We survived the 4th then headed to Sacramento

We finally had a holiday off since it hit the middle of the week.  The park was packed for 10 days straight, a rig would move out and within a couple of hours another was in it's place.  When you are at a park for months you become to know the regulars and tend to make friends with them.  Since we work the weekends when it is busy folks tend to invite us over for a drink or dinner.  We kind of laid low on the 4th taking in the sights enjoying watching families spend time together.  On the 5th one of the regulars I spoke of took us on a boat ride.  We cruised through the sloughs checking out the houses and boats, on the return trip we passed a sea plane that docks just abit up the slough from Sugar Barge, now that's the way to travel.

                 We passed by a real Redneck Yacht club, there must have been 12 boats tyied up.

On Monday the owners had an employee appreciation day at Dave's home. All the food and beverages you could want, a good time was had by everyone.


We left the following morning headed to Sacramento to visit some folks we meet in Quartzsite last winter.  They are into prospecting as well and we have learned alot from them.  The next day we headed to the Bear River.

                                                 Gay and Yancy getting the sluice box set up.

First you find your Glory hole, dig some material, classify it and then run it through the sluice box.

Then you pan the results hoping for some gold. 

We did find a little but the best part was spending the morning at this beautiful location with good friends. 

It was a very hot day so we decided to head for home but took a small detour that lead us over the highest bridge in California.

The next day Mark & I headed to Placerville which is located between Sacramento and Lake Tahoe. 
After the discovery of gold in nearby Coloma  in 1848 which sparked the gold rush, the small town now known as Placerville was known as Dry Diggin's after the manner in which the miners moved cartloads of dry soil to running water to separate the gold from the soil. Later in 1849, the town earned its most common historical name, "Hangtown", because of the numerous hangings that had occurred there.  By 1850, the temperance league and a few local churches had begun to request that a more friendly name be bestowed upon the town. The name was not changed until 1854 when the City of Placerville was incorporated. At its incorporation Placerville was the third largest town in California. In 1857 the county seat was then moved from Coloma to Placerville, where it remains today.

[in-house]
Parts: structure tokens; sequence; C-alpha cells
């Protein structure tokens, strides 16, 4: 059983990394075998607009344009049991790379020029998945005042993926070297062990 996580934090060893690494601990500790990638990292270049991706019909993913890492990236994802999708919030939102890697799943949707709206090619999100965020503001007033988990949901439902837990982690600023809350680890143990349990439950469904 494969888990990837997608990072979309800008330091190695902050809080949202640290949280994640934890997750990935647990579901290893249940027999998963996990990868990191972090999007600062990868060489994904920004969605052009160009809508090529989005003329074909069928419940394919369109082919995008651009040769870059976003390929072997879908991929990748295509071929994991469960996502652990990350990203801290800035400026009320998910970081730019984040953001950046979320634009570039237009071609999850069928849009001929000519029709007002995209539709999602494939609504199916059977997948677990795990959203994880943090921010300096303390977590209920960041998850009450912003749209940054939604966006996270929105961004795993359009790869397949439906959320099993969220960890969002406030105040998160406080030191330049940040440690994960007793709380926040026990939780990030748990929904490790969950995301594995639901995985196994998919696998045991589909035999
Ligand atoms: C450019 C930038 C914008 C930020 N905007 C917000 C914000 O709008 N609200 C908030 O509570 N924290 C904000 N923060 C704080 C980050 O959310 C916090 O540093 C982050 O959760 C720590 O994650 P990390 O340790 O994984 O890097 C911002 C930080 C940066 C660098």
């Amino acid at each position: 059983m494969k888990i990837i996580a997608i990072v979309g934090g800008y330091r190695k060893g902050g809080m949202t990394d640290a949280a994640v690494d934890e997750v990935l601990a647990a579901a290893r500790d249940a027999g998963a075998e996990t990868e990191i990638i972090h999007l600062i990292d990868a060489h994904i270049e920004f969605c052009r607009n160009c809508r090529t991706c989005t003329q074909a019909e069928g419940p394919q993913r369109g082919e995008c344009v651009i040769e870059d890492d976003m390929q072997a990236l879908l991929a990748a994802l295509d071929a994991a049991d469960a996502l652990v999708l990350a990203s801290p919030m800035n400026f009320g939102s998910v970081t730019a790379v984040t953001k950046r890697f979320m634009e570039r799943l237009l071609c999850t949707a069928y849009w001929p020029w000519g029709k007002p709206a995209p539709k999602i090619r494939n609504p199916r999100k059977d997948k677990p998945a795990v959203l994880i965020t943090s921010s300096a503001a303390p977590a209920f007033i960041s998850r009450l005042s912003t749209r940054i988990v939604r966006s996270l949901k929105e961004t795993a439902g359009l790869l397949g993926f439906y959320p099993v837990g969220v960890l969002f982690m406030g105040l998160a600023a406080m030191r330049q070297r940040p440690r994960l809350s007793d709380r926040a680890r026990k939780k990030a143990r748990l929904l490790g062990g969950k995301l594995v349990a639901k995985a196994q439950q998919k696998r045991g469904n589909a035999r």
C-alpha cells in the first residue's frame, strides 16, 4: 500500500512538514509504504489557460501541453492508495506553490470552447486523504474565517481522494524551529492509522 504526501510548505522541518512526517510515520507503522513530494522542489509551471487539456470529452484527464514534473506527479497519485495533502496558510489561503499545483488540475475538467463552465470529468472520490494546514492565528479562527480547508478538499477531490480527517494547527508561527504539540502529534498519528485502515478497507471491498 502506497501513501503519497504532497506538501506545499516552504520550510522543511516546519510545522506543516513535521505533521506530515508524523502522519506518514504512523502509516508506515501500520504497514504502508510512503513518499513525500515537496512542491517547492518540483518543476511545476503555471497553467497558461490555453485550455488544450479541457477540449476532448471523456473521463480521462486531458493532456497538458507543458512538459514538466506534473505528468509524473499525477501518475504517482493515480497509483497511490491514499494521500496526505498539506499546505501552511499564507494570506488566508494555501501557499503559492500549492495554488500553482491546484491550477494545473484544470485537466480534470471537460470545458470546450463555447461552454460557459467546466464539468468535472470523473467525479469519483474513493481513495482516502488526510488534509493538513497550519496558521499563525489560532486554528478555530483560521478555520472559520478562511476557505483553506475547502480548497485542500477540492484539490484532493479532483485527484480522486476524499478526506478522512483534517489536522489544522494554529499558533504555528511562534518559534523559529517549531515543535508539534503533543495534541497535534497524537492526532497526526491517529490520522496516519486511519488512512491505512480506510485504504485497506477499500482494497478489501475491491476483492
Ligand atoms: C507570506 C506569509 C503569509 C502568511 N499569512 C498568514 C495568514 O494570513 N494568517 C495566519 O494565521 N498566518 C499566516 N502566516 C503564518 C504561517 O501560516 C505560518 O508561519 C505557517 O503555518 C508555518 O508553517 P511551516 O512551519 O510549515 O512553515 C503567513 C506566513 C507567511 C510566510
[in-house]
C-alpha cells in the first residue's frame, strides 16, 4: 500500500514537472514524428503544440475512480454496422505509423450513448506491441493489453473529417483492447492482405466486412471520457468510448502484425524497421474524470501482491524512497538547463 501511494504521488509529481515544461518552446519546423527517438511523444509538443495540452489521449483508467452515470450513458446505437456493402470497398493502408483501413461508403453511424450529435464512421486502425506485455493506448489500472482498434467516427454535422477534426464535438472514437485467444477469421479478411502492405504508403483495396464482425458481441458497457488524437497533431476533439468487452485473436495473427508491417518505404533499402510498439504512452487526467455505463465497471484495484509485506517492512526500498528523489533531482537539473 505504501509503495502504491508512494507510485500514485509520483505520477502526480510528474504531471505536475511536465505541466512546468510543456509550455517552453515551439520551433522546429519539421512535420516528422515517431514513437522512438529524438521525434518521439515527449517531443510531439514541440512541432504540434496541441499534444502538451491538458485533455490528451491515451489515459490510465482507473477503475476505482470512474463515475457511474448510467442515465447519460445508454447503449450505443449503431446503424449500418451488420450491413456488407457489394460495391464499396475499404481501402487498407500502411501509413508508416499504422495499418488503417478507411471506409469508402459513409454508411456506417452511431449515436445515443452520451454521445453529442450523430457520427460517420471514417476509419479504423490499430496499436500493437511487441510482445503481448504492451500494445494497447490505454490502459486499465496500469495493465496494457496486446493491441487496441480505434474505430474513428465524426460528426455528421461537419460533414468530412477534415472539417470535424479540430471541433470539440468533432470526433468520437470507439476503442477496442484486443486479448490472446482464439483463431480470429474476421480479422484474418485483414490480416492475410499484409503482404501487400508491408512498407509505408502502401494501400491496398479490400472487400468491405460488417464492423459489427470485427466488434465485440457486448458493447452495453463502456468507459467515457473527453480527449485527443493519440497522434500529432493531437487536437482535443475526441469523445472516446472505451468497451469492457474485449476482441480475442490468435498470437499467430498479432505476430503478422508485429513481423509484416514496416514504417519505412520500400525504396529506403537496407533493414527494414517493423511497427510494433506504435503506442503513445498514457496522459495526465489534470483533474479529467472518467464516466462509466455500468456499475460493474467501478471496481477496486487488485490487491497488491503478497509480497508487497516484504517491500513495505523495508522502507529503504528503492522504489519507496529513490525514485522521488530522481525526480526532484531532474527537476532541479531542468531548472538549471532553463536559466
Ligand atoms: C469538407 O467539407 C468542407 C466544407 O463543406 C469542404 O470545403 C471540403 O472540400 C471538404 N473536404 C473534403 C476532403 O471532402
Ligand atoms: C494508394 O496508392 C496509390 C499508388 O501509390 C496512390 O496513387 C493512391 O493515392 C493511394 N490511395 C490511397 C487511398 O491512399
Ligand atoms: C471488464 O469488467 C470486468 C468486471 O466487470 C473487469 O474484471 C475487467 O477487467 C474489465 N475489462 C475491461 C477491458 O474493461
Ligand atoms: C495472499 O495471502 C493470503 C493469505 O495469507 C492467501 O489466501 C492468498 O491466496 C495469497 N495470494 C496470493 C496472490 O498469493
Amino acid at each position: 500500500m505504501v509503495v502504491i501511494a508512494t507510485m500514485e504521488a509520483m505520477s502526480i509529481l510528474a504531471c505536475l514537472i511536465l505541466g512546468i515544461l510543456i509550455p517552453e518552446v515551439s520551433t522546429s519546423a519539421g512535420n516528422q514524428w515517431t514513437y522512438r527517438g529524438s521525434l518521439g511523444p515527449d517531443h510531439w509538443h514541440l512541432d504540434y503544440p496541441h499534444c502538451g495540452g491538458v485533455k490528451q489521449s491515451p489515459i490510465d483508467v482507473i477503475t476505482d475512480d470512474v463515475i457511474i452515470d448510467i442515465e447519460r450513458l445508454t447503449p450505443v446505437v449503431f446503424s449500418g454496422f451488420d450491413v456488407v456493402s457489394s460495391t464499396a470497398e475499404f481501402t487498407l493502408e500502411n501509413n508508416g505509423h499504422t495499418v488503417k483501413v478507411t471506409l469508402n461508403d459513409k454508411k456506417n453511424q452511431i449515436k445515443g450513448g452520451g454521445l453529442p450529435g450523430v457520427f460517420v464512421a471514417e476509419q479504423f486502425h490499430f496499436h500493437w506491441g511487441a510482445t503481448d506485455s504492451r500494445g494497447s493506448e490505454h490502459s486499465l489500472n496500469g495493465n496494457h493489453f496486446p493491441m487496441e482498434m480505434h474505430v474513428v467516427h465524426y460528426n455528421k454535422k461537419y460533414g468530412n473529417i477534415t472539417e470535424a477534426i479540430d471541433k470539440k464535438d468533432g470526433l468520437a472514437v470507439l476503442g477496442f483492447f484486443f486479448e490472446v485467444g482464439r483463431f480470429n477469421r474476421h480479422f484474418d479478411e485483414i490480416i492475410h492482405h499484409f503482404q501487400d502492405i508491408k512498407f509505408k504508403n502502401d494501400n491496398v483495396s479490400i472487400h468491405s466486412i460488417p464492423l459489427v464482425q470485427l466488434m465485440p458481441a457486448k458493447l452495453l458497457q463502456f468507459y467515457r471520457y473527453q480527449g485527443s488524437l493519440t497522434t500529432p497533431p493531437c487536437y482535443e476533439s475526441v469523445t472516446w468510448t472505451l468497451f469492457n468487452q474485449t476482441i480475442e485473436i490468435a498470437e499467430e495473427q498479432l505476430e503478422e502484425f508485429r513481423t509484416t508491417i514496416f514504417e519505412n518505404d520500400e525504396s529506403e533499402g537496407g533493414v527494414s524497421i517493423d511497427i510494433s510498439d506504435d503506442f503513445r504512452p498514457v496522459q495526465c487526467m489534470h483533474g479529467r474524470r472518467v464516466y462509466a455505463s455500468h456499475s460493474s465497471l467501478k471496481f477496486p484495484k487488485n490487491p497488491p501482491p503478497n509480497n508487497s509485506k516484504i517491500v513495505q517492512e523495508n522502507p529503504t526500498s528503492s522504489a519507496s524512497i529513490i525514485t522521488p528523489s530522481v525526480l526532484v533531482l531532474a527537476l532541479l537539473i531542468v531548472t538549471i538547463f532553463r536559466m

Downtown Placerville CA

When in Placerville one must check out Placerville Hardware est. 1852, this is a step back in time where you can find anything! 

                        The famous Bell Tower stand as a monument to the city's volunteer firemen.

Next we headed to Gold Bug Park & Mine formerly known as the Hattie which opened in 1888 and is a hard-rock mine located just north of Placerville.  Hard rock mining is a kind of underground mining.

Now the cool thing about touring this mine was the cool air that came out of the shafts as it was 109 degrees outside.  Seriously it was very educational and we had a good time.

On the way to Coloma we stoped at the monument for James W. Marshall who discovered gold in CA.  On January 24, 1848, an event occurred in Coloma that would radically impact the history of California and the Nation. James W. Marshall was building a sawmill for Captain John Sutter, using water from the South Fork of the American River. He noticed several flakes of metal in the tailrace water and recognized them to be gold. Though he tried to keep it a secret, the word spread quickly, and triggered the California Gold Rush of 1849.

We drove through Coloma but there wasn't much to see and it was way too hot to walk the streets so we headed back to Sacramento. 

                                          The next morning we went metal detecting with Gay and found some coins.

Thanks Gay & Yancy for a wonderful time, you are great hosts and we will be back.

On our way home we went to the California State Railroad Museum in Old Sacramento. 

I highly recommend checking this museum out, it is very well done and known as North America's finest.  There is a great 20 minute movie explaining the history and along with 20 restored locomotives and railroad cars.

The museum is located in the heart of Old Sacramento so we wandered through the streets enjoying the sights.

                                                                    Pretty cool stuff.

                                                           Boy times have changed.

After all the sight seeing we stopped in a the River City Saloon for a beverage.  The beers were cold and the staff was friendly, a great way to end a good day.

                                                                       Bottoms Up!